There is one other point that I want to clear up. As we know, provision may be made under certain circumstances whereby local authorities may be combined for the purpose of dealing with this problem, and I should like to be clear as to whether, in the event of, say, two authorities being combined, one of those authorities having adopted this Act and the other not having done so, the Bill makes provision that the Secretary of State shall then order the second dissenting local authority to adopt it, and what will be the position of the individual probation officer who, perhaps, comes under one authority with the Act adopted, the other authority not being concerned. Will his superannuation be guaranteed by the single one? These are technical points. In the first Clause, we have already agreed that it shall not always be necessary, in every probation area, to have a fully salaried probation officer. It may be that two authorities may be combined, under whom one is a fully salaried probation officer and the other is not; and one wants to be quite certain that there is machinery for dealing with this problem, and that there will be no unfairness towards the local authorities in any action which the Secretary of State may take.
I should suppose that in any case, if there were differences and disputes between local authorities on these problems, and the Secretary of State had to intervene, there would be some machinery by which the matter could be reviewed. I am not certain as to whether it could be reviewed by this House, or what appeal the local authority might have in the matter; but while I am very desirous of seeing a workable solution of this problem, I am a little doubtful whether, as the Clause is now drafted, that matter is quite clear. At any rate, one thing is quite certain, as I read it. There is an overriding and dictatorial power now being adopted by the Secretary of State which hitherto remained in the hands of the local authorities, and while we may all of us, when we are in office, feel constrained sometimes to adopt a dictatorial 568 attitude to solve certain difficulties, I am bound to say that, in view of the importance and the increased size of the local authorities in Scotland, it would be very undesirable if any such system were adopted.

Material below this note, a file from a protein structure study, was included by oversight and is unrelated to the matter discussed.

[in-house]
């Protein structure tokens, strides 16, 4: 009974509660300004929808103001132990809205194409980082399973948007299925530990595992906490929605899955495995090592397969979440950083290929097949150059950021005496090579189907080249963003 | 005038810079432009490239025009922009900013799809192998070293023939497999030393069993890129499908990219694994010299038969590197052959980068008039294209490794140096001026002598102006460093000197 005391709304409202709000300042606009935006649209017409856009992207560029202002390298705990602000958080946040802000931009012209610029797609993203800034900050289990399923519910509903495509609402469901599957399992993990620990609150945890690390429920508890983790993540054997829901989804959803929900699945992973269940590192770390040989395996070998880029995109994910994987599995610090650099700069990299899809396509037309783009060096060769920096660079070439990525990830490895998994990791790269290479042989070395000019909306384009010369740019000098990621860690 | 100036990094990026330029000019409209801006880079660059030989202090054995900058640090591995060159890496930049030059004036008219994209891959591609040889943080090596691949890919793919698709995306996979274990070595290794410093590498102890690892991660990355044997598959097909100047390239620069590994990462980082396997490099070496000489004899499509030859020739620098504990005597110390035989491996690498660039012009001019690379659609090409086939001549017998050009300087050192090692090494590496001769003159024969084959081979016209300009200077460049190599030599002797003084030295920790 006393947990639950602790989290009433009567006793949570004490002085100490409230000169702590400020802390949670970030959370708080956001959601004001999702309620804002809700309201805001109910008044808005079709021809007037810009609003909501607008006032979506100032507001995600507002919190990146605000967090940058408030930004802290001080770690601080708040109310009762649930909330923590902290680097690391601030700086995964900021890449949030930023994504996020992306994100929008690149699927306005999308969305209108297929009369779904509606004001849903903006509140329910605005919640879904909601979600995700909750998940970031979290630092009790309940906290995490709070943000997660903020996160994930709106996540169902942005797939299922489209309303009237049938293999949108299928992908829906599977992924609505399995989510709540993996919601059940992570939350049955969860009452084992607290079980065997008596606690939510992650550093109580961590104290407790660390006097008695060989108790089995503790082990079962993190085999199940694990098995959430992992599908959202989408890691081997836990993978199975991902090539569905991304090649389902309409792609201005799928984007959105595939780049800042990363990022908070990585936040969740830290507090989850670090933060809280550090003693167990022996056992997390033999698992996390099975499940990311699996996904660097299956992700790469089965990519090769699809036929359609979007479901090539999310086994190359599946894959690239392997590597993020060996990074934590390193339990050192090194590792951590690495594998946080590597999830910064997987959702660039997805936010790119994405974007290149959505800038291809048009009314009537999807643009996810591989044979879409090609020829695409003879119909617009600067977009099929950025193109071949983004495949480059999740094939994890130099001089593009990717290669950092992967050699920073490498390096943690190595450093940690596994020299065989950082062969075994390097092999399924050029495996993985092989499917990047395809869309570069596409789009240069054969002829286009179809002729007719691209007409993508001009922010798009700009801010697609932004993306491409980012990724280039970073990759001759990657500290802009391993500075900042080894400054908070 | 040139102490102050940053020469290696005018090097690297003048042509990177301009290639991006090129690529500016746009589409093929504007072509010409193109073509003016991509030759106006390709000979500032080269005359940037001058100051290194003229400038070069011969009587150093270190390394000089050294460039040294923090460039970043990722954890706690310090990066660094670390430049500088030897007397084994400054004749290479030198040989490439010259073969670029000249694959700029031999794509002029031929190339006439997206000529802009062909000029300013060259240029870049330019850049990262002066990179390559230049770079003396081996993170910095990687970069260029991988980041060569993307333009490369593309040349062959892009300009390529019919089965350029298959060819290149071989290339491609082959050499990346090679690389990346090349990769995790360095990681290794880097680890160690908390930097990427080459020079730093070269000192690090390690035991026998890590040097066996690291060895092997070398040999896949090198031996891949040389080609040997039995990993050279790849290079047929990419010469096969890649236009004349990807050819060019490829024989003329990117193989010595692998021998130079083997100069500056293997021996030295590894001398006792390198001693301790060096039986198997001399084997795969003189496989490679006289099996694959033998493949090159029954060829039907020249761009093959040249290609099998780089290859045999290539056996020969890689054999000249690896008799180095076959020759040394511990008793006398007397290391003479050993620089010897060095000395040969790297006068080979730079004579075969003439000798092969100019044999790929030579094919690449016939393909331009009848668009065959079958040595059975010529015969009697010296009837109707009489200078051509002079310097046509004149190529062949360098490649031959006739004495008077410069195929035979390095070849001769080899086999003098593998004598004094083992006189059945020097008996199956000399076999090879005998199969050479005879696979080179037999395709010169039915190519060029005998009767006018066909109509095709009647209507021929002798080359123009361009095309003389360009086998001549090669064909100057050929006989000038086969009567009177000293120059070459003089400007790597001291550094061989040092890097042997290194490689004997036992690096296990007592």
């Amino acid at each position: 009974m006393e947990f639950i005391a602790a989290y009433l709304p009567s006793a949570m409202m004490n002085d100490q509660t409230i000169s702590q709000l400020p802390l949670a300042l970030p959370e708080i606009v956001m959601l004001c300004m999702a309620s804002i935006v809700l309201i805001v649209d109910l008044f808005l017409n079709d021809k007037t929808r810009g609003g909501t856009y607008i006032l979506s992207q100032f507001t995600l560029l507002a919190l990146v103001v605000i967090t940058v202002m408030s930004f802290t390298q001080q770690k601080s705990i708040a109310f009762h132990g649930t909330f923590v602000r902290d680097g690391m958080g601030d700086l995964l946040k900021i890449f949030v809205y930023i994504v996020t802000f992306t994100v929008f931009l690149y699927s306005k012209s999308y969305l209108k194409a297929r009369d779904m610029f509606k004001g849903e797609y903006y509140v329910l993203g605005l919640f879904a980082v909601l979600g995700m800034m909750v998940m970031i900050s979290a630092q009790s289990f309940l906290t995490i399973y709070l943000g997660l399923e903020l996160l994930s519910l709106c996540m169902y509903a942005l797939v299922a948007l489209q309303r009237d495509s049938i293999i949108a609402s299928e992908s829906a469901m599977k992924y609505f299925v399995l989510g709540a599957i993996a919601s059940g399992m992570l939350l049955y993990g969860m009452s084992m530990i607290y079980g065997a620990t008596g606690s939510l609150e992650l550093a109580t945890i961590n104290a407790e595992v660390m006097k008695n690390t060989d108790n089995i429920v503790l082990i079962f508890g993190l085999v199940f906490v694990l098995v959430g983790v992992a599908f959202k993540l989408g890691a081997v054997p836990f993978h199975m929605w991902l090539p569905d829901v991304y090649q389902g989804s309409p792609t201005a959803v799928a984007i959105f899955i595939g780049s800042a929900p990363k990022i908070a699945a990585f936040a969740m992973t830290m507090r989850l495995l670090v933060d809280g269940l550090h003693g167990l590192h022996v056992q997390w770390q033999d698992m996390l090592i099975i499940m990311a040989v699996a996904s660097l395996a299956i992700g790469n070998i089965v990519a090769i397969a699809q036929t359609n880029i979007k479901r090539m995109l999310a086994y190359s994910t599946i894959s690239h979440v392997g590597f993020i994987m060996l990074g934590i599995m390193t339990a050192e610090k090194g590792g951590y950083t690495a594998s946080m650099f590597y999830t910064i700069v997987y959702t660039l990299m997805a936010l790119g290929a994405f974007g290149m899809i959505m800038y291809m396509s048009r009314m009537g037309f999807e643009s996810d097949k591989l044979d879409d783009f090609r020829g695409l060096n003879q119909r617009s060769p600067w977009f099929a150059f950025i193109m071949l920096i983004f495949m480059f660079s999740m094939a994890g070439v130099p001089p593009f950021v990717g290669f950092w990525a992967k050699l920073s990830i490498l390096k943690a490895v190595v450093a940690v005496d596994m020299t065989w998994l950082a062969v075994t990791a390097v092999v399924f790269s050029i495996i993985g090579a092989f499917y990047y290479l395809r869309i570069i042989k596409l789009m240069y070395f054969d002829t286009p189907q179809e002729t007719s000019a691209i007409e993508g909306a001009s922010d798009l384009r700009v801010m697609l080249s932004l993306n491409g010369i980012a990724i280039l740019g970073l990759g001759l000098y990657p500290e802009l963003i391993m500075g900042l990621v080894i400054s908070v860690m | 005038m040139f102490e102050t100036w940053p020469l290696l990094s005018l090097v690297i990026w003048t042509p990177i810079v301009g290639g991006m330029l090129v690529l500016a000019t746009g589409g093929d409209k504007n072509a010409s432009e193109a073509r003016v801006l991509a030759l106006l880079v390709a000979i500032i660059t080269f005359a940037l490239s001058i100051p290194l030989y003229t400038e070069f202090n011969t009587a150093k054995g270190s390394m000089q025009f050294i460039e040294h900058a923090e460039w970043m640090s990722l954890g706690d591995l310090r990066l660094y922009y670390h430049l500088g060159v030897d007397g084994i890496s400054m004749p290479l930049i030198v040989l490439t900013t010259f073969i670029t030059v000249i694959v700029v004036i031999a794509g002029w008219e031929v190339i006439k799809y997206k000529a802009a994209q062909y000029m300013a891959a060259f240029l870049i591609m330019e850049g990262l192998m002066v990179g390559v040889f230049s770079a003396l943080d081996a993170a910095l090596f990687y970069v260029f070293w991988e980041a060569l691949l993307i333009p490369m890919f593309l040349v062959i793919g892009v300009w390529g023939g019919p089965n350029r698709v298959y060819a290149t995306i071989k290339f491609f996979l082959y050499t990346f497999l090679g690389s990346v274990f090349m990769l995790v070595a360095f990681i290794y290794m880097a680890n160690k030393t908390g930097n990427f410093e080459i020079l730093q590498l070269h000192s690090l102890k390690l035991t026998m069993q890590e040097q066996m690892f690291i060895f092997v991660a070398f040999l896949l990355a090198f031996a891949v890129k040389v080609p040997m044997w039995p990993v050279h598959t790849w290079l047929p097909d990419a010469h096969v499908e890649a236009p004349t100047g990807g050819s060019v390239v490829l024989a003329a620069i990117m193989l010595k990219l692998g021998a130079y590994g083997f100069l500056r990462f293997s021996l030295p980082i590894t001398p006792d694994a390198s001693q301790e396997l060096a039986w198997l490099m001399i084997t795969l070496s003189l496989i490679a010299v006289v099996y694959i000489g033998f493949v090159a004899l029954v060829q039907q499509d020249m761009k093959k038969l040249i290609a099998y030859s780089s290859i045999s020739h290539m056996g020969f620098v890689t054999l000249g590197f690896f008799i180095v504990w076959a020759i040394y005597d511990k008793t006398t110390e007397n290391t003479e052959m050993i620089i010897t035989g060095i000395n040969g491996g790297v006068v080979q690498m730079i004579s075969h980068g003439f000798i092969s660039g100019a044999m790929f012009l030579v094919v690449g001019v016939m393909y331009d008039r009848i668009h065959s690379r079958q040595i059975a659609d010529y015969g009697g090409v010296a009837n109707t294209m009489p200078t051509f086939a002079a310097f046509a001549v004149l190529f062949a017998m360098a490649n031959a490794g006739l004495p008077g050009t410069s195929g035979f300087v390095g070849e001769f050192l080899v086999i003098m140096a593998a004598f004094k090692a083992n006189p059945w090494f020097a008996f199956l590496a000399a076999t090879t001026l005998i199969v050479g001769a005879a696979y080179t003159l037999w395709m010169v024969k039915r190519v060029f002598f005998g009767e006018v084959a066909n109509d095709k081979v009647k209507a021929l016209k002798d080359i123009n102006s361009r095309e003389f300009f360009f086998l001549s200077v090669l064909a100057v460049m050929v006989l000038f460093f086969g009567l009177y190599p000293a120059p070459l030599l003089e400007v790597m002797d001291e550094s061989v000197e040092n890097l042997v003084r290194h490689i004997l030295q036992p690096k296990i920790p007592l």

§ The LORD ADVOCATE
With your permission, Sir, I should like to reply to the right hon. Gentleman. It is the case that the majority of local authorities in Scotland have not adopted the Act of 1922, but the effect of that is just this, that probation officers will be in no better and no worse position than other employés of the local authorities. The right hon. Gentleman will no doubt remember that, owing to the number of probation officers being comparatively limited, it would scarcely be possible to frame a proper superannuation scheme. The only way to do it is to graft it on to existing schemes of superannuation. The right hon. Gentleman put a second point: What would be done in the case of a local authority which had not adopted the provisions of the Act of 1922? We can do nothing in that case. There is no machinery in the Bill for compelling a local authority to adopt the provisions of the Act of 1922. The position of the local authority in that matter remains undisturbed.
The third point put by the right hon. Gentleman was as to what would happen in a case where you have a probation area comprising the areas of two counties, and only one authority has adopted the provisions of the Act. That, of course, would be an anomalous case. I am afraid that the anomaly would just have to remain, and the charge for superannuation would be upon the adopting authority. No doubt that is an anomaly, but we feel that it is impossible to get an absolutely complete scheme in this matter, and that this is the best we are able to do in the situation. I hope, therefore, that with this explanation, the House will see its way to accept the Amendment.
§ Major ELLIOT
The explanation of the right hon. and learned Gentleman is entirely satisfactory as covering the Amendment, but under Sub-section (2) it is in the power of the Secretary of State to determine the salary of such officers and that does leave the dictatorial power, to which my right hon. Friend referred, in the hands of the Scottish Office. 569 Although it is quite true that it is not able to fix the superannuation scale, which is a comparatively minor point, it has the power to fix the salary scale, which is a major point. Of course, this matter is all experimental. I hope that the Secretary of State and the Lord Advocate will be alive to what is rather an innovation in our Scottish administration, in that the local authority raises the money and the Scottish Office determines how much is to be paid. One man pays the piper, and the other man calls the tune. That is a power which, we hope, will be exercised with all reasonableness by the Scottish Office. I am sure the Lord Advocate will agree that we have to work this thing with the full knowledge of its experimental character, and on that understanding I think that we shall be willing now to pass on to the next Amendment. But the dictatorial power is there, and it is a distinct innovation in the Scottish system.
§ Amendment agreed to.